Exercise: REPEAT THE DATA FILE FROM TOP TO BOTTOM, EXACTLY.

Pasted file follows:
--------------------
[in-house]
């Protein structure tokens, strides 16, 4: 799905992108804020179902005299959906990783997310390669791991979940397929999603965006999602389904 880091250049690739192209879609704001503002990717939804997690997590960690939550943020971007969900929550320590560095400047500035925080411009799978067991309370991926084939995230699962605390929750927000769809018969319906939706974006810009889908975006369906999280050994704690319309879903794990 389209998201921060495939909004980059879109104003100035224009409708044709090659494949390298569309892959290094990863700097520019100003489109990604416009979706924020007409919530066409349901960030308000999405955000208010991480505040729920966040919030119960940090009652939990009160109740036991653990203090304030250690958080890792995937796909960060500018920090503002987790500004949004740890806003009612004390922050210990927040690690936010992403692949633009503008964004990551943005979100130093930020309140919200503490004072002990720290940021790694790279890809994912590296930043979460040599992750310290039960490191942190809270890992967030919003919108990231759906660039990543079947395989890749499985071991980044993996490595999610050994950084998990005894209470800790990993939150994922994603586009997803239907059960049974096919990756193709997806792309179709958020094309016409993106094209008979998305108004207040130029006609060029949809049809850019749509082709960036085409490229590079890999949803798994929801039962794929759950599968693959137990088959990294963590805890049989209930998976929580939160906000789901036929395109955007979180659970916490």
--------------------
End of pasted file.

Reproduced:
[in-house]
């Protein structure tokens, strides 16, 4: 799905992108804020179902005299959906990783997310390669791991979940397929999603965006999602389904 880091250049690739192209879609704001503002990717939804997690997590960690939550943020971007969900929550320590560095400047500035925080411009799978067991309370991926084939995230699962605390929750927000769809018969319906939706974006810009889908975006369906999280050994704690319309879903794990 389209998201921060495939909004980059879109104003100035224009409708044709090659494949390298569309892959290094990863700097520019100003489109990604416009979706924020007409919530066409349901960030308000999405955000208010991480505040729920966040919030119960940090009652939990009160109740036991653990203090304030250690958080890792995937796909960060500018920090503002987790500004949004740890806003009612004390922050210990927040690690936010992403692949633009503008964004990551943005979100130093930020309140919200503490004072002990720290940021790694790279890809994912590296930043979460040599992750310290039960490191942190809270890992967030919003919108990231759906660039990543079947395989890749499985071991980044993996490595999610050994950084998990005894209470800790990993939150994922994603586009997803239907059960049974096919990756193709997806792309179709958020094309016409993106094209008979998305108004207040130029006609060029949809049809850019749509082709960036085409490229590079890999949803798994929801039962794929759950599968693959137990088959990294963590805890049989209930998976929580939160906000789901036929395109955007979180659970916490």